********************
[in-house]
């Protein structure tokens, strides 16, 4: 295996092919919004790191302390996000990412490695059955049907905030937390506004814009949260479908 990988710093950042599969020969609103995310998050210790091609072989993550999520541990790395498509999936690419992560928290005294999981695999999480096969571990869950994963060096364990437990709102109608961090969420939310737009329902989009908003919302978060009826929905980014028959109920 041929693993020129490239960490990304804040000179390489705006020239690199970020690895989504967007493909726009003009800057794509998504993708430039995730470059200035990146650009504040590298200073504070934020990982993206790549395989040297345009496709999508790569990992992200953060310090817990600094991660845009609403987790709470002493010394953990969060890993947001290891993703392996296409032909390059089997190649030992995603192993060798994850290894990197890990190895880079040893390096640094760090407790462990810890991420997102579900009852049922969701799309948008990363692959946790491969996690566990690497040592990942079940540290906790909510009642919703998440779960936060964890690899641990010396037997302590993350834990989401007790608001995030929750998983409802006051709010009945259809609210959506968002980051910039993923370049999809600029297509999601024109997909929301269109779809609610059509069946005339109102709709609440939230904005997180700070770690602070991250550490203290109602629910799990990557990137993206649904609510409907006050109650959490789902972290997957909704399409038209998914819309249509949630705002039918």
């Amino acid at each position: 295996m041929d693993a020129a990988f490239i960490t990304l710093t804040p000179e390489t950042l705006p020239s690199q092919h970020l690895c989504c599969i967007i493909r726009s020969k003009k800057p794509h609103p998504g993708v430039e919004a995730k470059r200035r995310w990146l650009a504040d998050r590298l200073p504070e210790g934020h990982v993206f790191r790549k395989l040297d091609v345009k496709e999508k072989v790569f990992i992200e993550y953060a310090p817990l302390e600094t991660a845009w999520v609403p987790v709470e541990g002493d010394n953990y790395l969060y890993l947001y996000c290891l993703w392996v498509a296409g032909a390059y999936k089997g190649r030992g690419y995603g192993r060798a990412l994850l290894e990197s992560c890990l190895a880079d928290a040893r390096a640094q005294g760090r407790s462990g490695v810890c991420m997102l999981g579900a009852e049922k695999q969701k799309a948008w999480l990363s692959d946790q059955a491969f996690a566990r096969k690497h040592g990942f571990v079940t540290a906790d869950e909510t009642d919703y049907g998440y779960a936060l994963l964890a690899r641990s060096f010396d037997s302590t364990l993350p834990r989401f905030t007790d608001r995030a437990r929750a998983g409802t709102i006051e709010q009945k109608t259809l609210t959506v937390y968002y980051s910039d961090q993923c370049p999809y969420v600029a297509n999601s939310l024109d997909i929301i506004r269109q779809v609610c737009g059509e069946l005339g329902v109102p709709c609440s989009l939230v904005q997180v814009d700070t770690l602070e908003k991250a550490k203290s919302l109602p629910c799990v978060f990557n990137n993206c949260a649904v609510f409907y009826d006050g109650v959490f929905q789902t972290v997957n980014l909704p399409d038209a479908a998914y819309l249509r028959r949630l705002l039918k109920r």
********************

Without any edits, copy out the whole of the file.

[in-house]
């Protein structure tokens, strides 16, 4: 295996092919919004790191302390996000990412490695059955049907905030937390506004814009949260479908 990988710093950042599969020969609103995310998050210790091609072989993550999520541990790395498509999936690419992560928290005294999981695999999480096969571990869950994963060096364990437990709102109608961090969420939310737009329902989009908003919302978060009826929905980014028959109920 041929693993020129490239960490990304804040000179390489705006020239690199970020690895989504967007493909726009003009800057794509998504993708430039995730470059200035990146650009504040590298200073504070934020990982993206790549395989040297345009496709999508790569990992992200953060310090817990600094991660845009609403987790709470002493010394953990969060890993947001290891993703392996296409032909390059089997190649030992995603192993060798994850290894990197890990190895880079040893390096640094760090407790462990810890991420997102579900009852049922969701799309948008990363692959946790491969996690566990690497040592990942079940540290906790909510009642919703998440779960936060964890690899641990010396037997302590993350834990989401007790608001995030929750998983409802006051709010009945259809609210959506968002980051910039993923370049999809600029297509999601024109997909929301269109779809609610059509069946005339109102709709609440939230904005997180700070770690602070991250550490203290109602629910799990990557990137993206649904609510409907006050109650959490789902972290997957909704399409038209998914819309249509949630705002039918």
């Amino acid at each position: 295996m041929d693993a020129a990988f490239i960490t990304l710093t804040p000179e390489t950042l705006p020239s690199q092919h970020l690895c989504c599969i967007i493909r726009s020969k003009k800057p794509h609103p998504g993708v430039e919004a995730k470059r200035r995310w990146l650009a504040d998050r590298l200073p504070e210790g934020h990982v993206f790191r790549k395989l040297d091609v345009k496709e999508k072989v790569f990992i992200e993550y953060a310090p817990l302390e600094t991660a845009w999520v609403p987790v709470e541990g002493d010394n953990y790395l969060y890993l947001y996000c290891l993703w392996v498509a296409g032909a390059y999936k089997g190649r030992g690419y995603g192993r060798a990412l994850l290894e990197s992560c890990l190895a880079d928290a040893r390096a640094q005294g760090r407790s462990g490695v810890c991420m997102l999981g579900a009852e049922k695999q969701k799309a948008w999480l990363s692959d946790q059955a491969f996690a566990r096969k690497h040592g990942f571990v079940t540290a906790d869950e909510t009642d919703y049907g998440y779960a936060l994963l964890a690899r641990s060096f010396d037997s302590t364990l993350p834990r989401f905030t007790d608001r995030a437990r929750a998983g409802t709102i006051e709010q009945k109608t259809l609210t959506v937390y968002y980051s910039d961090q993923c370049p999809y969420v600029a297509n999601s939310l024109d997909i929301i506004r269109q779809v609610c737009g059509e069946l005339g329902v109102p709709c609440s989009l939230v904005q997180v814009d700070t770690l602070e908003k991250a550490k203290s919302l109602p629910c799990v978060f990557n990137n993206c949260a649904v609510f409907y009826d006050g109650v959490f929905q789902t972290v997957n980014l909704p399409d038209a479908a998914y819309l249509r028959r949630l705002l039918k109920r």